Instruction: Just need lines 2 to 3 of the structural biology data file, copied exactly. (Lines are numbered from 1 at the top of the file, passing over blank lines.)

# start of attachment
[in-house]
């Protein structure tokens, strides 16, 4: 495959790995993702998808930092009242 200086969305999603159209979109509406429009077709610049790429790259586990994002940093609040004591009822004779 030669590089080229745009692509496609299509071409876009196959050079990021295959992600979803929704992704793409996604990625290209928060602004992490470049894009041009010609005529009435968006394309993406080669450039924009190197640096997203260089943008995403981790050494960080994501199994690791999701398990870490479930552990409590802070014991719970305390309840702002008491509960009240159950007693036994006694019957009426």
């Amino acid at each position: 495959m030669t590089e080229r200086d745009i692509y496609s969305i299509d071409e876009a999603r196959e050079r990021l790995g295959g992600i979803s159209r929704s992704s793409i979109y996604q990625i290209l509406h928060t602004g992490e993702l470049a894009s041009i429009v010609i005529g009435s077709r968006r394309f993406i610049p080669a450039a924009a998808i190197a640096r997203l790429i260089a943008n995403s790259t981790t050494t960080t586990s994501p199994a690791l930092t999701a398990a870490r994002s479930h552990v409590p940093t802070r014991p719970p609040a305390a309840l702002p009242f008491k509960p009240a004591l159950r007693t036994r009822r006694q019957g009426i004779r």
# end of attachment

């Protein structure tokens, strides 16, 4: 495959790995993702998808930092009242 200086969305999603159209979109509406429009077709610049790429790259586990994002940093609040004591009822004779 030669590089080229745009692509496609299509071409876009196959050079990021295959992600979803929704992704793409996604990625290209928060602004992490470049894009041009010609005529009435968006394309993406080669450039924009190197640096997203260089943008995403981790050494960080994501199994690791999701398990870490479930552990409590802070014991719970305390309840702002008491509960009240159950007693036994006694019957009426």
């Amino acid at each position: 495959m030669t590089e080229r200086d745009i692509y496609s969305i299509d071409e876009a999603r196959e050079r990021l790995g295959g992600i979803s159209r929704s992704s793409i979109y996604q990625i290209l509406h928060t602004g992490e993702l470049a894009s041009i429009v010609i005529g009435s077709r968006r394309f993406i610049p080669a450039a924009a998808i190197a640096r997203l790429i260089a943008n995403s790259t981790t050494t960080t586990s994501p199994a690791l930092t999701a398990a870490r994002s479930h552990v409590p940093t802070r014991p719970p609040a305390a309840l702002p009242f008491k509960p009240a004591l159950r007693t036994r009822r006694q019957g009426i004779r």